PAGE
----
Richard Linklater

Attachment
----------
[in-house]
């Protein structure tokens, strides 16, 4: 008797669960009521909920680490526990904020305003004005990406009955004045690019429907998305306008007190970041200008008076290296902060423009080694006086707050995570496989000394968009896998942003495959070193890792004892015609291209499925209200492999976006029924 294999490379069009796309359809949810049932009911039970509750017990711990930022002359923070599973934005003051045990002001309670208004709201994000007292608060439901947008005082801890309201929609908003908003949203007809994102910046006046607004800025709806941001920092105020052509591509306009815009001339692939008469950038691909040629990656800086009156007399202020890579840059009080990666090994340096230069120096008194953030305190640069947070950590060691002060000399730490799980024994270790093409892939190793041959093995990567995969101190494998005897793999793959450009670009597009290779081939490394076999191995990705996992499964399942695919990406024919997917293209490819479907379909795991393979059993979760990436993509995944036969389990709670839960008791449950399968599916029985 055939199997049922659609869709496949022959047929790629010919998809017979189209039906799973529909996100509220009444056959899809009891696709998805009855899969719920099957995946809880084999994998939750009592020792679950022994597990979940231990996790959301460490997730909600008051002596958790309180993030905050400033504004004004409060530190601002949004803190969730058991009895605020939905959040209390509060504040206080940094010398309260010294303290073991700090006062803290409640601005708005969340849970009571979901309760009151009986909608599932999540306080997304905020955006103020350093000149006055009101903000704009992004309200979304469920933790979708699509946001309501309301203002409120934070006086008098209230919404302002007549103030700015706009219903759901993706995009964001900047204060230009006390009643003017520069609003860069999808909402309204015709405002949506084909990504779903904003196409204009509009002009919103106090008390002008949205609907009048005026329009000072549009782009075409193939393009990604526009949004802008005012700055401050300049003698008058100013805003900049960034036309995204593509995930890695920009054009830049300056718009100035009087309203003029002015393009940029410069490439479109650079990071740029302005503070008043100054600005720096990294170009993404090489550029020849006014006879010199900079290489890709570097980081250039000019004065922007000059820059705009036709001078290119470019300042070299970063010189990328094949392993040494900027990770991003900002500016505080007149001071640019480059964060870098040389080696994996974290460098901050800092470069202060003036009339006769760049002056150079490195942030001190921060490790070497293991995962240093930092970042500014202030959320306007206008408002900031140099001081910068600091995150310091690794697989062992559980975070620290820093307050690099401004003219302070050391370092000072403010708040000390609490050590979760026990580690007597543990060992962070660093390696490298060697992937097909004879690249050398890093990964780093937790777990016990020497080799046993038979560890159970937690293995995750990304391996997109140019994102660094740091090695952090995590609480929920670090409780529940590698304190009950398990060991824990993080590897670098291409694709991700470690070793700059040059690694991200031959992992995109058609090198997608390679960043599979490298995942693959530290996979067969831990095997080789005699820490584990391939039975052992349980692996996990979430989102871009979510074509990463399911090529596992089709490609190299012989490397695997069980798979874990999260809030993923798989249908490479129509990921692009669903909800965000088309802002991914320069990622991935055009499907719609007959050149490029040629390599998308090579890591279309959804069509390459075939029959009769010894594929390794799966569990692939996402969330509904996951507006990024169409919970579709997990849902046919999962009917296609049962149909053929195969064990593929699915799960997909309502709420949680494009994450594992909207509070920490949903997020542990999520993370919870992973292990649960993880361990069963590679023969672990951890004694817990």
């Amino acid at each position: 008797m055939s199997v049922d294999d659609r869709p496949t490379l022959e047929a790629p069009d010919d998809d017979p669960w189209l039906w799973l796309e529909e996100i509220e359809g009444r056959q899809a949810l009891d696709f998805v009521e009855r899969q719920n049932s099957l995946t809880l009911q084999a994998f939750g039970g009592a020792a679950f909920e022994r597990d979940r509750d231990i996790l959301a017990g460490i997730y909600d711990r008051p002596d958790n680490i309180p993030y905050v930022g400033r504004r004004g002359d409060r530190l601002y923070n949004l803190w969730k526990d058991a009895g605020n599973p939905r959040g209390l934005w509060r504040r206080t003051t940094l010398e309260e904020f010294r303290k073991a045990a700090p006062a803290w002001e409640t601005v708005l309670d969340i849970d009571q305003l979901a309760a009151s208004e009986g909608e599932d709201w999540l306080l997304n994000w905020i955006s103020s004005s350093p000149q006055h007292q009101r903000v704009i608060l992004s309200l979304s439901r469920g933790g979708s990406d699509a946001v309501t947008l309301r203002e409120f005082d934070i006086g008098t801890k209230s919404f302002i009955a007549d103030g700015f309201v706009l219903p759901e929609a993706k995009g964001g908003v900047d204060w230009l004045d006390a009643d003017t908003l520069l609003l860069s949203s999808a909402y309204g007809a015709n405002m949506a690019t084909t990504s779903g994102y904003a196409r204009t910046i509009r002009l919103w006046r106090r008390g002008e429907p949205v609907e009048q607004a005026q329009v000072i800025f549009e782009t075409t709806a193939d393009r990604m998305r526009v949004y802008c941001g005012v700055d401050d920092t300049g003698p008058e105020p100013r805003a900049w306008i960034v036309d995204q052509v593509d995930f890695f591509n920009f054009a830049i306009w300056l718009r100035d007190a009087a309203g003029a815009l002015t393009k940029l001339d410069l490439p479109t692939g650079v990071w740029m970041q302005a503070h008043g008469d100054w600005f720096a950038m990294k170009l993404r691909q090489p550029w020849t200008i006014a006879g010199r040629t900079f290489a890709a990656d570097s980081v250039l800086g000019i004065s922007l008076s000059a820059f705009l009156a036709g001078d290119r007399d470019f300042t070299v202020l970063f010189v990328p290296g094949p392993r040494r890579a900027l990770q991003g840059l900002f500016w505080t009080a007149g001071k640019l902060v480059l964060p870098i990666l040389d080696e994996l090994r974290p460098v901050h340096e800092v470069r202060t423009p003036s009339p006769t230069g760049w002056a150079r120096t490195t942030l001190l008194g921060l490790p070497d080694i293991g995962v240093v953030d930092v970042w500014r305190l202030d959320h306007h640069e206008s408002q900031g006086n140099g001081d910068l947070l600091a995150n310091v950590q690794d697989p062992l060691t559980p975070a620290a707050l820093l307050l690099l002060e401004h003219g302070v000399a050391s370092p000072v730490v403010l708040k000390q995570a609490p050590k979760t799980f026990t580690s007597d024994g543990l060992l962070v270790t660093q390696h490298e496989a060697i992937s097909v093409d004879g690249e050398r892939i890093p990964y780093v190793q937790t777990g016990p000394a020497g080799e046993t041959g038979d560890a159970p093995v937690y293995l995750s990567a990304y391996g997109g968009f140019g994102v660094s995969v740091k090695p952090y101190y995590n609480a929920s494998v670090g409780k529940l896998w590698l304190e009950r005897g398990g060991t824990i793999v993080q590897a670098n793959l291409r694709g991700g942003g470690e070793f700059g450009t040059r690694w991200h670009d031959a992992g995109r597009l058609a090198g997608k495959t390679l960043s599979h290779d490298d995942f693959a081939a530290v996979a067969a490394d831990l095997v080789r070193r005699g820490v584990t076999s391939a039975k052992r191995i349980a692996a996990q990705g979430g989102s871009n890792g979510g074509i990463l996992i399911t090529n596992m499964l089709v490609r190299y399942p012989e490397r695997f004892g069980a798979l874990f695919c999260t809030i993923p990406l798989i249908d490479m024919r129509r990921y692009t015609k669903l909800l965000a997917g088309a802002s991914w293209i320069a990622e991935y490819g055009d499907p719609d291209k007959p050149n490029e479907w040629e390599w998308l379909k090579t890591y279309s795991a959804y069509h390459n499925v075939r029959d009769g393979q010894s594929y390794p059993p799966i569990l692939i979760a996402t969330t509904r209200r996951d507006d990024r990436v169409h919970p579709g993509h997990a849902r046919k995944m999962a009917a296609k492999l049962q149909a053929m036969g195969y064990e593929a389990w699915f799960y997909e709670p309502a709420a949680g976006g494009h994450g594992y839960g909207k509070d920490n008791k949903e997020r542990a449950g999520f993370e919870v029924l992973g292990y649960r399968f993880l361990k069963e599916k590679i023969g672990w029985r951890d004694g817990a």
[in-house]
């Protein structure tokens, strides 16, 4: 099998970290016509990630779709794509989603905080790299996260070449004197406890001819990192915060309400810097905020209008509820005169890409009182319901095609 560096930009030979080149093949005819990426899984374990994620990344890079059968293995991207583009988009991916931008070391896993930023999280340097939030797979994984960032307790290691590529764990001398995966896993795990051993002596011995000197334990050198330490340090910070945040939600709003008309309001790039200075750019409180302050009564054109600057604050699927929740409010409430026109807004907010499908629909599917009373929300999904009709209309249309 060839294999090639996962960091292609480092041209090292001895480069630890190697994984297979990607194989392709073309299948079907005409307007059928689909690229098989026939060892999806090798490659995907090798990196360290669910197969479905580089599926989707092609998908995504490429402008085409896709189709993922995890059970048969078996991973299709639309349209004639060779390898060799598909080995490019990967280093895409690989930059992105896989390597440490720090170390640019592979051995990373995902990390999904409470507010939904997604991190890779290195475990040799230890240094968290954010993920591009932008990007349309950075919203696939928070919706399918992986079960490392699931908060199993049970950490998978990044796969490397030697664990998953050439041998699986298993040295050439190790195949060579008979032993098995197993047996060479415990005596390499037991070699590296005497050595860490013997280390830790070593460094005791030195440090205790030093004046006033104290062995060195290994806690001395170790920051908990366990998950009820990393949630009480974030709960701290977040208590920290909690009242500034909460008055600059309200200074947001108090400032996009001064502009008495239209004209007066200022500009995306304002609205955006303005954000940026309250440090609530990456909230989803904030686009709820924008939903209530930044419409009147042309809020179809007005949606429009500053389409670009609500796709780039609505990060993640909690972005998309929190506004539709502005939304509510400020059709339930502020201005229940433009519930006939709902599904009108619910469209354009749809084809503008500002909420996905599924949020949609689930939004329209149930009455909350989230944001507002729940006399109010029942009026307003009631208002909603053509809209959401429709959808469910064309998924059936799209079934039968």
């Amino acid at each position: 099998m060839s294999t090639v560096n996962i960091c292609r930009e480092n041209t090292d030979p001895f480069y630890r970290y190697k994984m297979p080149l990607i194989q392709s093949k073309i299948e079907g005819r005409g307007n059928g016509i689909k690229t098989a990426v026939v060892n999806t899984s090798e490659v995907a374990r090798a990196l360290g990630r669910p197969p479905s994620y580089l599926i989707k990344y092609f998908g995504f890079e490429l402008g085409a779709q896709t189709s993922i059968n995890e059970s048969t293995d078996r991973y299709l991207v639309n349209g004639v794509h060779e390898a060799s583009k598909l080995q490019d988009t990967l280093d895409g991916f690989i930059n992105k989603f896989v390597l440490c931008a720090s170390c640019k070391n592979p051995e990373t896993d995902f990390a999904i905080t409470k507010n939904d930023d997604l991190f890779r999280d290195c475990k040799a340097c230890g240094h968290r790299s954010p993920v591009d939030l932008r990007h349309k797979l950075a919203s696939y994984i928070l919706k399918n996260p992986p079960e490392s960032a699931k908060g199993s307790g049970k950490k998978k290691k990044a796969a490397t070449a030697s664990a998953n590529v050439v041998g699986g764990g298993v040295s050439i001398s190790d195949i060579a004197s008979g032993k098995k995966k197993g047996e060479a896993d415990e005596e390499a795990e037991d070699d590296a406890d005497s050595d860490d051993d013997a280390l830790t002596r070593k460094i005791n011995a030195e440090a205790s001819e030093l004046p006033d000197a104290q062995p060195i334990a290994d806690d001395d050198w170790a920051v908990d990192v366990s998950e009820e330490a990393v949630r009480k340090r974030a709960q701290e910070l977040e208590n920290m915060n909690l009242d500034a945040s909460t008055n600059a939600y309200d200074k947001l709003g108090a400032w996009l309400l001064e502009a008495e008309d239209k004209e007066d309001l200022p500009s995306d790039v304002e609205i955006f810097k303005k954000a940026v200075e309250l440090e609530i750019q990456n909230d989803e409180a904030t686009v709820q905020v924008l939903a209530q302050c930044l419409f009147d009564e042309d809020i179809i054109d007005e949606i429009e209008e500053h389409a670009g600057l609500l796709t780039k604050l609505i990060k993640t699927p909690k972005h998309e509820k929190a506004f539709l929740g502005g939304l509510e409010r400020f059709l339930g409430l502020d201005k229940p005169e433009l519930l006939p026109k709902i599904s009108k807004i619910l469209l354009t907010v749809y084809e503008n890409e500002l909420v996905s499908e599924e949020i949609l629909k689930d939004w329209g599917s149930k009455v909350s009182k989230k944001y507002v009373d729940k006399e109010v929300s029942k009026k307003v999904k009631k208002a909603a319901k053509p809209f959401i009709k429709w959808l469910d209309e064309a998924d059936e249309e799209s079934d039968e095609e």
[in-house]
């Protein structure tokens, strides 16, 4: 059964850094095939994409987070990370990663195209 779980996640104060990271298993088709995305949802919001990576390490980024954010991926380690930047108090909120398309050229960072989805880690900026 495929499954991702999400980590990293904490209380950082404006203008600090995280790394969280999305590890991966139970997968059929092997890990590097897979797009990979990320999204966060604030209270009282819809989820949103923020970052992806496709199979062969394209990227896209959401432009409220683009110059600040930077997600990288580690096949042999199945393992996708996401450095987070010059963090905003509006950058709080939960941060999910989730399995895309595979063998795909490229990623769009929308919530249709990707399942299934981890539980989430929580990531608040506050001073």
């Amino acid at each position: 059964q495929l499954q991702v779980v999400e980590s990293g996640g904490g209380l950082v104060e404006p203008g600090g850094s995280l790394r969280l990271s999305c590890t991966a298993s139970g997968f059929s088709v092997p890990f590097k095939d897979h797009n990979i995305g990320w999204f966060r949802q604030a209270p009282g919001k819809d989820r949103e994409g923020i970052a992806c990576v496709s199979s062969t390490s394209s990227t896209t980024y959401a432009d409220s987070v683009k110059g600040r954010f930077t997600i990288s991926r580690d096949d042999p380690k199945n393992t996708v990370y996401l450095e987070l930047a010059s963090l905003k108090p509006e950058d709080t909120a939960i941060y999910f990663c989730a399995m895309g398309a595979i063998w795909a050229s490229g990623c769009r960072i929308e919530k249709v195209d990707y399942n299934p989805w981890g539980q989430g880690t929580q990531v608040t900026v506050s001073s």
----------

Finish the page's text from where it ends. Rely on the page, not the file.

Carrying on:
Following his emergence into the spotlight with "Slacker" (1990), writer-director Richard Linklater was cited by many filmmakers and critics as having helped usher in the independent film movement of the 1990s. Without his manifesto for Generation X - who later were tagged with the sobriquet "slackers" - other independent filmmakers might not have been compelled to make their own movies, including Kevin Smith, who cited Linklater's movie as the key inspiration for making "Clerks" (1994). Linklater followed up with the classic cult comedy, "Dazed and Confused" (1993), which upped the ante for the young filmmaker. Though at this point he could have gone the studio route, Linklater instead chose to remain close to his indie roots with the dialogue-heavy "Before Sunrise" (1995), an engrossing romantic drama that showcased his growing maturity. He managed to repel a few fans with the dark and disturbing "subUrbia" (1996) and the more genre-oriented period crime drama "The Newton Boys" (1998), only to pull them back with "Waking Life" (2001), a groundbreaking film that used distinctive rotoscope animation over live action sequences. After the equally inspired "Tape" (2001), he directed the financial hit "School of Rock" (2003), before returning to familiar ground with the follow-up "Before Sunset" (2004). By the time he helmed "Fast Food Nation" (2006) and "A Scanner Darkly" (2006), Linklater had proven that he could balance the needs of commerce with his own unique creative impulses.